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Friday, December 28, 2012

Moving Iron Instruments


        M.I instruments are mainly used for the measurement of alternating currents and voltages, though it can also be used for d.c measurements.
       The general principle of a M.I instrument can be explained under;
           Let a plate or vane of soft iron or of high permeability steel forms the moving element of the system. The iron vane is situated so as, it can move in a magnetic field produced by a stationary coil. The coil is excited by the current or voltage under measurement. When the coil is excited, it becomes an electromagnet and the iron vane moves in such a way so as to increase the flux of the electromagnet. Thus, the vane tries to occupy a position of minimum reluctance. Thus, the force produced is always in such a direction so as to increase the inductance of the coil.
       There are two types of Moving- iron instruments.
                      i. Attraction type:-
             In this type of instrument, a single soft iron vane (moving iron) is mounted on the spindle, and is attracted towards the coil when operating current flows through it.


Deflecting torque equation
          The force F, pulling the soft -iron piece towards the coil is directly proportional to;
a) Field strength H, produced by the coil.
b)pole strength ‘m’ developed in the iron piece.
F α mH
Since, m α H,
F α H2
Instantaneous deflecting torque  α H2
Also, the field strength H = μi
If the permeability(μ) of the iron is assumed constant,
Then,   H α i
Where, i®instantaneous coil current, Ampere
Instantaneous deflecting torque α i2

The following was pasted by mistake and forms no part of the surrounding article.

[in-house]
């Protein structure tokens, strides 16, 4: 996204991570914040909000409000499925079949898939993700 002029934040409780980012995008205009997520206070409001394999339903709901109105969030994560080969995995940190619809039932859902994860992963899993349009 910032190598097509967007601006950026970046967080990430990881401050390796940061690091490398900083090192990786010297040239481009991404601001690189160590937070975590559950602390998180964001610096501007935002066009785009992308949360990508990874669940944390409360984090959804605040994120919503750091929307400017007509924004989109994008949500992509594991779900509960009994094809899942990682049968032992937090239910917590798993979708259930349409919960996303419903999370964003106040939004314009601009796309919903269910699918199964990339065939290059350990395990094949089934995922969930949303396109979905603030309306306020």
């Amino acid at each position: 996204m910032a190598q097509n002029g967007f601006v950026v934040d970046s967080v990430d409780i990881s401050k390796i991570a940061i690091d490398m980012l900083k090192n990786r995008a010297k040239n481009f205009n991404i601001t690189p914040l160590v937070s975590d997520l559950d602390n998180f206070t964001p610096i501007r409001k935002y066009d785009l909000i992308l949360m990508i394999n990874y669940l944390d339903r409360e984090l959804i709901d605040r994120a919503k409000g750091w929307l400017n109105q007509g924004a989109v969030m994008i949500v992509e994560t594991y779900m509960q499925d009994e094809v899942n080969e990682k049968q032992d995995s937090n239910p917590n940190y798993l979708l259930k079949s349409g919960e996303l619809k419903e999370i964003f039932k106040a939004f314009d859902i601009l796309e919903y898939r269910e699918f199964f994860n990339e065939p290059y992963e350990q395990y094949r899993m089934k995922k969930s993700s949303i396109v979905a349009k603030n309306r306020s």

Average deflecting torque, Td α mean of i2 over a cycle.
Since the instrument is spring controlled,
                                             Tcα θ
In the steady position of deflection, Td = Tc
                                             θ α mean of i2 over a cycle
                                                α I2
                                                
   Since the deflection is proportional to the square of coil current, the scale of such instruments is non-uniform (being crowded in the beginning and spread out near the finishing end of the scale). 
                    ii.Repulsion type:-
                 In this two soft iron vanes are used; one fixed and attached the stationary coil, while the other is movable (moving iron), and mounted on the spindle of the instrument. When operating current flows through the coil, the two vanes are magnetised, developing similar polarity at the same ends. Consequently, repulsion takes place between the vanes and the movable vane causes the pointer to move over the scale.
    Two types
                                         i.radial vane type: - vanes are radial strips of iron.
                                       ii.co-axial vane type:-vanes are sections of coaxial cylinders.
Deflecting torque:-
        The deflecting torque results due to repulsion between the similarly charged soft- iron pieces or vanes. If the two pieces develop pole strength of m1 and m2respectively, then;
                       Instantaneous deflecting torque α m1m2 α H2

If the permeability of iron is assumed constant, then;  H α i,  where, i is the coil current
                          Instantaneous deflecting torque α i2
 Average deflecting torque, Td α mean of i2 over a cycle.
  Since the instrument is spring controlled, Tcα θ
 In the steady position of deflection, Td= Tc
                                                          θ α mean of i2 over a cycle.
                                                             α  I2
                                                             
     Thus, the deflection is proportional to the square of the coil current.  The scale of the instrument is non- uniform; being crowded in the beginning and spread out near the finish end of the scale. However, the non- linearity of the scale can be corrected to some extent by the accurate shaping and positioning of the iron vanes in relation to the operating coil.
………………………………………………………………………………………………….. Reference:-
(i)                 A.K Sawhney, Electrical and Electronic Instrumentation and Measurements, page no:- 315-317
(ii)               V.K Mehta, Rohit Mehta, Basic Electrical Engineering, page no:- 790-792
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